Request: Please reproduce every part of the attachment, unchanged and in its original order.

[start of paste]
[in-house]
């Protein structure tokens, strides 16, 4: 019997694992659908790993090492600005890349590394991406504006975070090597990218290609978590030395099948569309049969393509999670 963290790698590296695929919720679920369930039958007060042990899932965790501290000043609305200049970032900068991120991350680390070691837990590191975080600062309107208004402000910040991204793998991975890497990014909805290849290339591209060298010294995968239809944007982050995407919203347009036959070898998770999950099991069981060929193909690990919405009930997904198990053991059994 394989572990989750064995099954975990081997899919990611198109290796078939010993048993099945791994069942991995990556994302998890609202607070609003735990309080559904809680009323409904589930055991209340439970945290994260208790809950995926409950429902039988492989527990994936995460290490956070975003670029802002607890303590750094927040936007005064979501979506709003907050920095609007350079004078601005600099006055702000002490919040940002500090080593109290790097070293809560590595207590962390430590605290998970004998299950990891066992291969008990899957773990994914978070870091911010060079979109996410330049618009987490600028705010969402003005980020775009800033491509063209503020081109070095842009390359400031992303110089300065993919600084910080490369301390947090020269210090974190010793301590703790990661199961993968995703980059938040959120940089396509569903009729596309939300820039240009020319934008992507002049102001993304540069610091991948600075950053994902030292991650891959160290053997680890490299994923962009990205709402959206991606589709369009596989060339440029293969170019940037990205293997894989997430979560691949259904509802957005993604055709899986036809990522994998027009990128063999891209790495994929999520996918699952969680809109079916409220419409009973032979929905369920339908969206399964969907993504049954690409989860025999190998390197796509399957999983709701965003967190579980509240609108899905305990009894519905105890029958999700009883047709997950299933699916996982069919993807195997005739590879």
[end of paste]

[in-house]
């Protein structure tokens, strides 16, 4: 019997694992659908790993090492600005890349590394991406504006975070090597990218290609978590030395099948569309049969393509999670 963290790698590296695929919720679920369930039958007060042990899932965790501290000043609305200049970032900068991120991350680390070691837990590191975080600062309107208004402000910040991204793998991975890497990014909805290849290339591209060298010294995968239809944007982050995407919203347009036959070898998770999950099991069981060929193909690990919405009930997904198990053991059994 394989572990989750064995099954975990081997899919990611198109290796078939010993048993099945791994069942991995990556994302998890609202607070609003735990309080559904809680009323409904589930055991209340439970945290994260208790809950995926409950429902039988492989527990994936995460290490956070975003670029802002607890303590750094927040936007005064979501979506709003907050920095609007350079004078601005600099006055702000002490919040940002500090080593109290790097070293809560590595207590962390430590605290998970004998299950990891066992291969008990899957773990994914978070870091911010060079979109996410330049618009987490600028705010969402003005980020775009800033491509063209503020081109070095842009390359400031992303110089300065993919600084910080490369301390947090020269210090974190010793301590703790990661199961993968995703980059938040959120940089396509569903009729596309939300820039240009020319934008992507002049102001993304540069610091991948600075950053994902030292991650891959160290053997680890490299994923962009990205709402959206991606589709369009596989060339440029293969170019940037990205293997894989997430979560691949259904509802957005993604055709899986036809990522994998027009990128063999891209790495994929999520996918699952969680809109079916409220419409009973032979929905369920339908969206399964969907993504049954690409989860025999190998390197796509399957999983709701965003967190579980509240609108899905305990009894519905105890029958999700009883047709997950299933699916996982069919993807195997005739590879």